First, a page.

End of the line: An exploration into the creation and challenges of infertility poetry | Intellect Skip to content
1981
Performing Maternities: Part 2
  • ISSN: 1757-1979
  • E-ISSN: 1757-1987

Abstract

Infertility is an aspect of motherhood that is ‘Other’ and is broadly met with silence by the wider western society and its pronatalist culture. The silence surrounding infertility impacts our individual, mutual and cultural understandings of motherhood, as this silence arises from its taboo nature. Speaking up about any aspect of motherhood that is not typical is still treated as taboo, and the experiences of ‘atypical’ mothers, such as those who have experienced infertility, are still side-lined. The taboo nature of infertility, coupled with the grief and absence that define it, all contribute to the silence that surrounds it. This article is in the form of a lyric essay that combines my own poetry about infertility and Polycystic Ovary Syndrome (PCOS) with a broader critical analysis about the challenges of writing about infertility. I intersperse my own infertility poetry with a close textual analysis of infertility poetry composed by contemporary western women poets, such as Kerry Priest, Gerrie Fellows and Julia Copus. This close reading highlights the poetics employed by these writers that recreate, reformulate and reinvent writing about infertility, and motherhood more broadly. Alongside my own poetry, I include a self-reflection that highlights how my poems challenge and resist the conventional approaches to performing maternity. This self-reflection also details how I utilized poetics to both present and represent the silence and absence of infertility’s ‘non-event’, and give it presence and language.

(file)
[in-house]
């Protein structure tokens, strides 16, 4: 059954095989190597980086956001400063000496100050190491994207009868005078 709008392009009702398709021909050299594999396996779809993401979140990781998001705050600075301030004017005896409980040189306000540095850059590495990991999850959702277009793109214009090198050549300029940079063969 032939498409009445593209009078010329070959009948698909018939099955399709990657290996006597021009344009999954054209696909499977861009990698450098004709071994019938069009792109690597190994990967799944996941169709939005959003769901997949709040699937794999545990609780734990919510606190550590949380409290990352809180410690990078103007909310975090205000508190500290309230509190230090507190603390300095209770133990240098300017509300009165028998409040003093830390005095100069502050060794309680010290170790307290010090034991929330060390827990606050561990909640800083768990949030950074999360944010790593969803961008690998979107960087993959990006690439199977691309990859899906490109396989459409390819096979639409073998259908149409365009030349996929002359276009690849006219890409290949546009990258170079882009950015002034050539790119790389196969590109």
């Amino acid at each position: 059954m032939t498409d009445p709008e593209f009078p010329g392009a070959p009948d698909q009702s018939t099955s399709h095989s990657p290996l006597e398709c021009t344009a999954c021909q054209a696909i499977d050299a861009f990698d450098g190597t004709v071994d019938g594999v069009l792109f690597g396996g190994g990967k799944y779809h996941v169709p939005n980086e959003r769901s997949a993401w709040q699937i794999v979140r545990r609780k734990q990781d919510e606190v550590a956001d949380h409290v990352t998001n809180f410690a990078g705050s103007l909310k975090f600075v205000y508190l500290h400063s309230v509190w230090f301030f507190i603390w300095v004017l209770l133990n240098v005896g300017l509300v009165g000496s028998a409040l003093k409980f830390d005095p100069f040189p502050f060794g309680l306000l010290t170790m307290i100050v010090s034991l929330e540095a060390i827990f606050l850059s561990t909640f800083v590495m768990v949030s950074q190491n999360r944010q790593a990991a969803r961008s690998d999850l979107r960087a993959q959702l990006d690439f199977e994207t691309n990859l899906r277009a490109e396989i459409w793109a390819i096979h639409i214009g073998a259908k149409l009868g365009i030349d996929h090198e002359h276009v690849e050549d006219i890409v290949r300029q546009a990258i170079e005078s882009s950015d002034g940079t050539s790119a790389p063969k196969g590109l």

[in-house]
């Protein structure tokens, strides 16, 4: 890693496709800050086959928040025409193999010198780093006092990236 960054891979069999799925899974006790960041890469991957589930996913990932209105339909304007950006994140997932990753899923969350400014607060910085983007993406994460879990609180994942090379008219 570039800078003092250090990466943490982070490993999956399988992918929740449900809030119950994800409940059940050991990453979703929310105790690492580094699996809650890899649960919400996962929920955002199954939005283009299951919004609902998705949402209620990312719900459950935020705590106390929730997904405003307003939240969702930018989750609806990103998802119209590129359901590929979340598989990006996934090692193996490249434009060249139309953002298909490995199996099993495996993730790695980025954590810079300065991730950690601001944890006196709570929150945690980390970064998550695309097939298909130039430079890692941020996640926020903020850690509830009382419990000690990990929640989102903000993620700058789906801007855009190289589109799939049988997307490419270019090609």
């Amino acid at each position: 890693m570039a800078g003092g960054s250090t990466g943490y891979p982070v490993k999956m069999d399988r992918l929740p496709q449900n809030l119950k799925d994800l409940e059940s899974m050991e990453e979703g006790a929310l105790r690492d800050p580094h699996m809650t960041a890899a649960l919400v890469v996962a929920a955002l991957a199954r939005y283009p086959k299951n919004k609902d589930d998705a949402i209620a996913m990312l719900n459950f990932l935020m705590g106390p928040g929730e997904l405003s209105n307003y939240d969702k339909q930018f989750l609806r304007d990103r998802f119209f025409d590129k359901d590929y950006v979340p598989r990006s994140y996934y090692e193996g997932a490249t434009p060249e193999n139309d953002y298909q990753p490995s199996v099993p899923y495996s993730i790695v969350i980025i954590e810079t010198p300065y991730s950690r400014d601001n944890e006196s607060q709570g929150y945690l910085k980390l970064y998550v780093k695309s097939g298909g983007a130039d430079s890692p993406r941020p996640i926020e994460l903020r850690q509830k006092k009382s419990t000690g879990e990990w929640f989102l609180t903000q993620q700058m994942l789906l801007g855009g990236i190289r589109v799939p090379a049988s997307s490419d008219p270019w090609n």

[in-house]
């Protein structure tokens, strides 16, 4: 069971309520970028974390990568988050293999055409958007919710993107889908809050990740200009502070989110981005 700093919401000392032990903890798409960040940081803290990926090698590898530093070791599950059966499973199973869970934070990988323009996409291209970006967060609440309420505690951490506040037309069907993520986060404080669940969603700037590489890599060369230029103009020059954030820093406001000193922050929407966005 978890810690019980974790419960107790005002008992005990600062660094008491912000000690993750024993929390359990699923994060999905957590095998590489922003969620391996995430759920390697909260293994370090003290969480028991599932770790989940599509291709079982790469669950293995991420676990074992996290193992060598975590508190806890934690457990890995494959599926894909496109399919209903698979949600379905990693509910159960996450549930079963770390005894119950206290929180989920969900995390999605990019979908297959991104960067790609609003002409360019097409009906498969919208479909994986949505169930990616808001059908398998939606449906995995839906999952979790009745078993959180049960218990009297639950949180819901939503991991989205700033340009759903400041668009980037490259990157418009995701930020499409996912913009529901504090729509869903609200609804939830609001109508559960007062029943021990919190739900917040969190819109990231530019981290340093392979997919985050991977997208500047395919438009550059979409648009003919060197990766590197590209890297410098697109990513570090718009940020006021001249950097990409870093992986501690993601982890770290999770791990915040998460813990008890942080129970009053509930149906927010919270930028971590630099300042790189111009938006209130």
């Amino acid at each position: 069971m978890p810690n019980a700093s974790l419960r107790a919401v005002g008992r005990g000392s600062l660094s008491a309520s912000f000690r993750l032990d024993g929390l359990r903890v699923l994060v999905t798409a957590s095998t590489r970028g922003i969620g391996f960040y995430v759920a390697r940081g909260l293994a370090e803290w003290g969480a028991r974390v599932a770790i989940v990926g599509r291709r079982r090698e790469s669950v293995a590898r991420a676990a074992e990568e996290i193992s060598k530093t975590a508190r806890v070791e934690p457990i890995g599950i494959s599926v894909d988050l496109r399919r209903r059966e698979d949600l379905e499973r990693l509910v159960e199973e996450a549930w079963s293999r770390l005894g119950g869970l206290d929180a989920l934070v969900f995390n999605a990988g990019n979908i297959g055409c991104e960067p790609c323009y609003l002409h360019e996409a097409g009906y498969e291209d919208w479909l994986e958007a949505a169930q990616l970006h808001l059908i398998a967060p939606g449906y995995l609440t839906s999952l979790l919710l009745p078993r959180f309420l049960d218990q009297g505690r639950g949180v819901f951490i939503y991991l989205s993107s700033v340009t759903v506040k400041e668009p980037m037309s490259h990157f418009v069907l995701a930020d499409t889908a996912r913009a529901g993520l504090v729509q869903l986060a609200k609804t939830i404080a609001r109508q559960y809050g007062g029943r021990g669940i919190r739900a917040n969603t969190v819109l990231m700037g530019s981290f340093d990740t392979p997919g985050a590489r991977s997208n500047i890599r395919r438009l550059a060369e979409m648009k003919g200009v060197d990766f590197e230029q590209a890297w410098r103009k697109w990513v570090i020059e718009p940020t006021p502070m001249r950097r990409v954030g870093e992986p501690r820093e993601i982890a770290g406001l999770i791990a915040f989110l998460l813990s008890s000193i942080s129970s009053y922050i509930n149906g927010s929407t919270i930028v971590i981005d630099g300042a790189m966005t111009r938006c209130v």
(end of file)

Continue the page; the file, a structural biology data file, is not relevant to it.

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/content/journals/10.1386/peet_00052_1
2022-12-30
2024-03-01
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  • Article Type: Article
Keyword(s): absence; atypical; infertile; poetics; pronatalism; silence
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